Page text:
Behavioral Traits That Are Killing Your Portfolio Returns


Investor psychology is one of the most significant reasons individuals consistently fall short of their investment goals. While one of the most common truisms is that “investors buy high and sell low,” the underlying reason is the behavioral traits that plague our investment decision-making.

George Dvorsky once wrote that:

“The human brain is capable of 1016 processes per second, which makes it far more powerful than any computer currently in existence. But that doesn’t mean our brains don’t have major limitations. The lowly calculator can do math thousands of times better than we can, and our memories are often less than useless — plus, we’re subject to cognitive biases, those annoying glitches in our thinking that cause us to make questionable decisions and reach erroneous conclusions.

Behavioral traits and cognitive biases are anathemas to portfolio management as they impair our ability to remain emotionally disconnected from our money. As history all too clearly shows, investors always do the “opposite” of what they should when it comes to investing their own money. They “buy high” as the emotion of “greed” overtakes logic and “sell low” as “fear” impairs the decision-making process.

In other words:

“The most dangerous element to our success as investors…is ourselves.”

Here are the top five most insidious behavioral traits keeping us from achieving our long-term investment goals.

Confirmation Bias

Probably one of the most insidious behavioral traits is “confirmation bias.” Confirmation bias is a term from cognitive psychology that describes how people naturally favor information that confirms their previously existing beliefs.

“Experts in behavioral finance find that this fundamental principle applies to investors in notable ways. Because investors seek out information that confirms their opinions and ignore facts or data that refutes them, they may skew the value of their decisions based on their cognitive biases. This psychological phenomenon occurs when investors filter out potentially useful facts and opinions contradicting their preconceived notions.” – Investopedia

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In other words, investors tend to seek information that confirms their beliefs. If they believe the stock market will rise, they tend only to read news and information that supports that view. This confirmation bias is a primary driver of individuals’ psychological investing cycles. As shown below, there are always “headlines” from the media to “confirm” an investor’s opinion, whether it’s bullish or bearish.Confirmation Bias

As investors, we want “affirmation” that our current thought process is correct. That is why we tend to join groups on social media that confirm our thoughts and ideals. Therefore, since we hate being wrong, we subconsciously avoid contradicting sources of information.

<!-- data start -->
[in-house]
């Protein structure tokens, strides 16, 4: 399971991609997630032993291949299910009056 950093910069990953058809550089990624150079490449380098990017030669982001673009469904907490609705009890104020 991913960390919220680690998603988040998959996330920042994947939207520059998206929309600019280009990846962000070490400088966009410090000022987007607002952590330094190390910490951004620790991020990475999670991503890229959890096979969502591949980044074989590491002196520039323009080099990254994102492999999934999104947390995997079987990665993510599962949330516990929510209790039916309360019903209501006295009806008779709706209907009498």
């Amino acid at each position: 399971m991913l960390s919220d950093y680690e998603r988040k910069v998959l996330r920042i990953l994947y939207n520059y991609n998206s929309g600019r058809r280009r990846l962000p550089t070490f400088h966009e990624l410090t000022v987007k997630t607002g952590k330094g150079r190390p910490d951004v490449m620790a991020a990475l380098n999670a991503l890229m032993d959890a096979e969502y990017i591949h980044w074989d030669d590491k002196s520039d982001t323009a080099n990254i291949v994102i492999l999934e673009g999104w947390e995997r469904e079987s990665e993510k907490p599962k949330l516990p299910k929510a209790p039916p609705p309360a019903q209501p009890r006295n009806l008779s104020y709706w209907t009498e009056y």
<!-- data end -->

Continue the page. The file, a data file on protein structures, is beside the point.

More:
For investors, it is crucial to weigh both sides of each debate equally and analyze the data accordingly.

Being right and making money are not mutually exclusive.

Gambler’s Fallacy

The “Gambler’s Fallacy” is another of the more common behavioral traits. As emotionally driven human beings, we tend to put tremendous weight on previous events, believing that future outcomes will be the same.

At the bottom of every piece of financial literature, Wall Street addresses that behavioral trait.

“Past performance is no guarantee of future results.”

However, despite that statement being plastered everywhere in the financial universe, individuals consistently dismiss the warning and focus on past returns, expecting similar results in the future.

This particular behavioral trait is a critical issue affecting investors’ long-term returns. Performance chasing has a high propensity to fail, pushing individuals to jump from one late-cycle strategy to the next. The periodic table of returns below shows this. Historically, “hot hands” last 2-3 years before going “cold.”

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Callan Period Table of Returns-2002-2022

I highlighted the annual returns of both Emerging and Large-Cap markets for illustrative purposes. Importantly, you should notice that whatever is at the top of the list in some years tends to fall to the bottom in subsequent years. 

“Performance chasing” is a significant detraction from investors’ long-term investment returns.

Probability Neglect

Third, when it comes to “risk-taking,” there are two ways to assess the potential outcome.

There are “possibilities” and “probabilities.” 

When it comes to humans, we tend to lean toward what is possible, such as playing the “lottery.” The statistical probabilities of winning the lottery are astronomical. You are more likely to die on the way to purchasing the ticket than winning it. However, it is the “possibility” of being fabulously wealthy that makes the lottery so successful as a “tax on poor people.”